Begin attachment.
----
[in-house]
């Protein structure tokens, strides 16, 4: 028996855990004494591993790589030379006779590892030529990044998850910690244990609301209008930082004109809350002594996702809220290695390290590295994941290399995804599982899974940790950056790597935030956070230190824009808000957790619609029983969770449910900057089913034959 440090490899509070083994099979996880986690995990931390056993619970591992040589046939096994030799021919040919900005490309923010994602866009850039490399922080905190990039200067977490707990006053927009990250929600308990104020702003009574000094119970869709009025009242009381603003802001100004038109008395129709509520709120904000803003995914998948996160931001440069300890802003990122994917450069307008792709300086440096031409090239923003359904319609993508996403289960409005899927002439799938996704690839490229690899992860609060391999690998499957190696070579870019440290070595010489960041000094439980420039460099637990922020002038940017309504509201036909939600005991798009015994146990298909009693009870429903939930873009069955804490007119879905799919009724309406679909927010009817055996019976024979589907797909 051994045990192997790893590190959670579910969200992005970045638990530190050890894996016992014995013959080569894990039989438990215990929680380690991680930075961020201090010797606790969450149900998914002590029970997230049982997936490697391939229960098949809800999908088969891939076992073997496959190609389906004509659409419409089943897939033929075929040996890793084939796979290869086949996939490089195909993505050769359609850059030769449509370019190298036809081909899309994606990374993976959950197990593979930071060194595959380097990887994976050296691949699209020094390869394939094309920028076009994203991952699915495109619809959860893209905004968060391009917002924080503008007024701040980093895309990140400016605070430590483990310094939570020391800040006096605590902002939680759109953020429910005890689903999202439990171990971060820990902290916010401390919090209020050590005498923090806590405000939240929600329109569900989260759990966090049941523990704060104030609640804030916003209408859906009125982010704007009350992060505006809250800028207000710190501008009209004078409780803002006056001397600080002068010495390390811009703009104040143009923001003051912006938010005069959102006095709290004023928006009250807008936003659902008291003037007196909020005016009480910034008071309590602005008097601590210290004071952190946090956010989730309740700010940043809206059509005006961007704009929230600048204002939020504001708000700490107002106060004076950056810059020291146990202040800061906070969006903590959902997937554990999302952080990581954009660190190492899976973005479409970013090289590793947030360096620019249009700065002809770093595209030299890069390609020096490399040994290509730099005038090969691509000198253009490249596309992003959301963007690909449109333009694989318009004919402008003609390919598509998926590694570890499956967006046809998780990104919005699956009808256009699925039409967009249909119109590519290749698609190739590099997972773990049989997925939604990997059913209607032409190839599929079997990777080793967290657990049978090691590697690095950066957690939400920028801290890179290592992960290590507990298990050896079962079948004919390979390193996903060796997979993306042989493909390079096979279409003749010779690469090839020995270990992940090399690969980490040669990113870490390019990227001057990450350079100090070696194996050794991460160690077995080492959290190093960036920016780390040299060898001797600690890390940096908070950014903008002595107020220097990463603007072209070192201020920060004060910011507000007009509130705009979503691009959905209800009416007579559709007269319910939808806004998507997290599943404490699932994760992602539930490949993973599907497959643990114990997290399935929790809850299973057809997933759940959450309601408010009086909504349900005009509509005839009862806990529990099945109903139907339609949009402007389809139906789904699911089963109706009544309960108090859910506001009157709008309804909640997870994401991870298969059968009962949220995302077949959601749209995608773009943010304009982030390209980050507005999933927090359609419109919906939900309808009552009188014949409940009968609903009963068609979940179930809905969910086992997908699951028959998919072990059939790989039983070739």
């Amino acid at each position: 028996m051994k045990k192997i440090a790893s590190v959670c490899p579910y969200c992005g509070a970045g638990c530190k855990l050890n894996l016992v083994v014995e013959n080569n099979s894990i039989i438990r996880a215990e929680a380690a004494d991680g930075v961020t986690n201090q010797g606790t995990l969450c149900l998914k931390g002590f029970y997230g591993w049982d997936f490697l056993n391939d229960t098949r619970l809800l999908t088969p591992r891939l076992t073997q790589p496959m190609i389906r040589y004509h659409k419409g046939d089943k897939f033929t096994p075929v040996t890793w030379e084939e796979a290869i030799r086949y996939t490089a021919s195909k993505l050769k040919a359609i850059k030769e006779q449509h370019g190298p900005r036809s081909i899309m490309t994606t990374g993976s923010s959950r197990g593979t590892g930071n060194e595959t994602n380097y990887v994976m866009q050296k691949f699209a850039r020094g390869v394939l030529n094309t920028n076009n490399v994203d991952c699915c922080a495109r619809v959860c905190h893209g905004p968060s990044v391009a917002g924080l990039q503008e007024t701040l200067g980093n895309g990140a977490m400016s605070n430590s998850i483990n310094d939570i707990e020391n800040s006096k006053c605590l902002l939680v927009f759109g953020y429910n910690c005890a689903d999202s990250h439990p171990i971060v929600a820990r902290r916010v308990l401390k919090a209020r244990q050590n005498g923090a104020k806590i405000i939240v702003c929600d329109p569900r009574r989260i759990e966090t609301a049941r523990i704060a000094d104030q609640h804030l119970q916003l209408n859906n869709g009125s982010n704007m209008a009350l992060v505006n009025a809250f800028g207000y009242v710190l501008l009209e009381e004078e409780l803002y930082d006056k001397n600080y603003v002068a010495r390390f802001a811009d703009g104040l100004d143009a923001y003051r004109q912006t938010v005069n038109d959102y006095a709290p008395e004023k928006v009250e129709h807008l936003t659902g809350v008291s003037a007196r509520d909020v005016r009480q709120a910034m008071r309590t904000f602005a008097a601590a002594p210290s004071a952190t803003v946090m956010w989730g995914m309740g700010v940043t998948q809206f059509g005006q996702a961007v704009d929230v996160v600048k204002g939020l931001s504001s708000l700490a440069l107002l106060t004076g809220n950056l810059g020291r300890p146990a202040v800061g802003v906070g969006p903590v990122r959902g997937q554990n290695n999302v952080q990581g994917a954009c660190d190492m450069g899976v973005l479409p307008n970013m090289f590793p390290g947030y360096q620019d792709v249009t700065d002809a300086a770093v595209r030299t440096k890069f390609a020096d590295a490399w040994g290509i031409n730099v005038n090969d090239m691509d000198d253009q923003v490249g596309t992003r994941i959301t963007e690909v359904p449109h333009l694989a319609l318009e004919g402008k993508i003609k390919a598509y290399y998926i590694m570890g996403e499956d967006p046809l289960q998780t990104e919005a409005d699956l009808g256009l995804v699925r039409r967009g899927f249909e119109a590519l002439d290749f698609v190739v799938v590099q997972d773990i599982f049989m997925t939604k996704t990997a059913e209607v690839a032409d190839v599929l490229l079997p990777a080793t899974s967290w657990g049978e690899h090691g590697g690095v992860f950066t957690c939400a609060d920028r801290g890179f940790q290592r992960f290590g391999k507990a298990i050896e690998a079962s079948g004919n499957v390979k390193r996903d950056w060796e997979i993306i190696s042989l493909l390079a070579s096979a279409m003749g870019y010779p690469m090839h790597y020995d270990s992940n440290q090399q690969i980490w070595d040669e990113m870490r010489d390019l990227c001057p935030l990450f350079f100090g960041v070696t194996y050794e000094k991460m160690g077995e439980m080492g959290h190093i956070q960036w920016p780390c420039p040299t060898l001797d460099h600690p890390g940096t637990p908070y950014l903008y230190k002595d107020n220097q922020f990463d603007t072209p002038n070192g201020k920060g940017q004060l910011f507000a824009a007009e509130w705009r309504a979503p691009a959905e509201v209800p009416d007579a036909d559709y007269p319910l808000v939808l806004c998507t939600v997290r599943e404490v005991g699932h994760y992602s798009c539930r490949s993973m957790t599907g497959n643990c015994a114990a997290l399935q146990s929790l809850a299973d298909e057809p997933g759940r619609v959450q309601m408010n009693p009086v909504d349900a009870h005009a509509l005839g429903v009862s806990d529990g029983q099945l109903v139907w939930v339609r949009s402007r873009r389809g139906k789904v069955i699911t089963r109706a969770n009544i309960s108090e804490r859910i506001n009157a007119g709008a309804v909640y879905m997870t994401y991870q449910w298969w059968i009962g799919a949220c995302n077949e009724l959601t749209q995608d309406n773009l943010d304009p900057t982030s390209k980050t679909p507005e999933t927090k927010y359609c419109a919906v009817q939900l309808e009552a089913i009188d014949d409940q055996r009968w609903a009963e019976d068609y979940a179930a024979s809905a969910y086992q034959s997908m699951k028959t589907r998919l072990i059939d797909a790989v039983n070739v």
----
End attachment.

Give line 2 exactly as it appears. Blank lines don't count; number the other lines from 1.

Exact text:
């Protein structure tokens, strides 16, 4: 028996855990004494591993790589030379006779590892030529990044998850910690244990609301209008930082004109809350002594996702809220290695390290590295994941290399995804599982899974940790950056790597935030956070230190824009808000957790619609029983969770449910900057089913034959 440090490899509070083994099979996880986690995990931390056993619970591992040589046939096994030799021919040919900005490309923010994602866009850039490399922080905190990039200067977490707990006053927009990250929600308990104020702003009574000094119970869709009025009242009381603003802001100004038109008395129709509520709120904000803003995914998948996160931001440069300890802003990122994917450069307008792709300086440096031409090239923003359904319609993508996403289960409005899927002439799938996704690839490229690899992860609060391999690998499957190696070579870019440290070595010489960041000094439980420039460099637990922020002038940017309504509201036909939600005991798009015994146990298909009693009870429903939930873009069955804490007119879905799919009724309406679909927010009817055996019976024979589907797909 051994045990192997790893590190959670579910969200992005970045638990530190050890894996016992014995013959080569894990039989438990215990929680380690991680930075961020201090010797606790969450149900998914002590029970997230049982997936490697391939229960098949809800999908088969891939076992073997496959190609389906004509659409419409089943897939033929075929040996890793084939796979290869086949996939490089195909993505050769359609850059030769449509370019190298036809081909899309994606990374993976959950197990593979930071060194595959380097990887994976050296691949699209020094390869394939094309920028076009994203991952699915495109619809959860893209905004968060391009917002924080503008007024701040980093895309990140400016605070430590483990310094939570020391800040006096605590902002939680759109953020429910005890689903999202439990171990971060820990902290916010401390919090209020050590005498923090806590405000939240929600329109569900989260759990966090049941523990704060104030609640804030916003209408859906009125982010704007009350992060505006809250800028207000710190501008009209004078409780803002006056001397600080002068010495390390811009703009104040143009923001003051912006938010005069959102006095709290004023928006009250807008936003659902008291003037007196909020005016009480910034008071309590602005008097601590210290004071952190946090956010989730309740700010940043809206059509005006961007704009929230600048204002939020504001708000700490107002106060004076950056810059020291146990202040800061906070969006903590959902997937554990999302952080990581954009660190190492899976973005479409970013090289590793947030360096620019249009700065002809770093595209030299890069390609020096490399040994290509730099005038090969691509000198253009490249596309992003959301963007690909449109333009694989318009004919402008003609390919598509998926590694570890499956967006046809998780990104919005699956009808256009699925039409967009249909119109590519290749698609190739590099997972773990049989997925939604990997059913209607032409190839599929079997990777080793967290657990049978090691590697690095950066957690939400920028801290890179290592992960290590507990298990050896079962079948004919390979390193996903060796997979993306042989493909390079096979279409003749010779690469090839020995270990992940090399690969980490040669990113870490390019990227001057990450350079100090070696194996050794991460160690077995080492959290190093960036920016780390040299060898001797600690890390940096908070950014903008002595107020220097990463603007072209070192201020920060004060910011507000007009509130705009979503691009959905209800009416007579559709007269319910939808806004998507997290599943404490699932994760992602539930490949993973599907497959643990114990997290399935929790809850299973057809997933759940959450309601408010009086909504349900005009509509005839009862806990529990099945109903139907339609949009402007389809139906789904699911089963109706009544309960108090859910506001009157709008309804909640997870994401991870298969059968009962949220995302077949959601749209995608773009943010304009982030390209980050507005999933927090359609419109919906939900309808009552009188014949409940009968609903009963068609979940179930809905969910086992997908699951028959998919072990059939790989039983070739």